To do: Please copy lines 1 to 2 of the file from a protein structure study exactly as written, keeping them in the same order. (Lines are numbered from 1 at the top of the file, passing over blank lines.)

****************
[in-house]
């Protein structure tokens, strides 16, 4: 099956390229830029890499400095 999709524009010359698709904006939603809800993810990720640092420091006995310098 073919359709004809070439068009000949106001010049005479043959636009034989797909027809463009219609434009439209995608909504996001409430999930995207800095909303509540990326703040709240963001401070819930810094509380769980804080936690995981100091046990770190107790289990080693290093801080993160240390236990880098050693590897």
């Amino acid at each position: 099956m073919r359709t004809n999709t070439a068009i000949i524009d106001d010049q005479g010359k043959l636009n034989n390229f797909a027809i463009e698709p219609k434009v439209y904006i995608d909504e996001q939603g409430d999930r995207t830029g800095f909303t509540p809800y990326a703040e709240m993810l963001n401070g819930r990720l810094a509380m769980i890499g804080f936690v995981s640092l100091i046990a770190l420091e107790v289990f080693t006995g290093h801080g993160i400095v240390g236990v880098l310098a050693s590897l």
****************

[in-house]
């Protein structure tokens, strides 16, 4: 099956390229830029890499400095 999709524009010359698709904006939603809800993810990720640092420091006995310098 073919359709004809070439068009000949106001010049005479043959636009034989797909027809463009219609434009439209995608909504996001409430999930995207800095909303509540990326703040709240963001401070819930810094509380769980804080936690995981100091046990770190107790289990080693290093801080993160240390236990880098050693590897």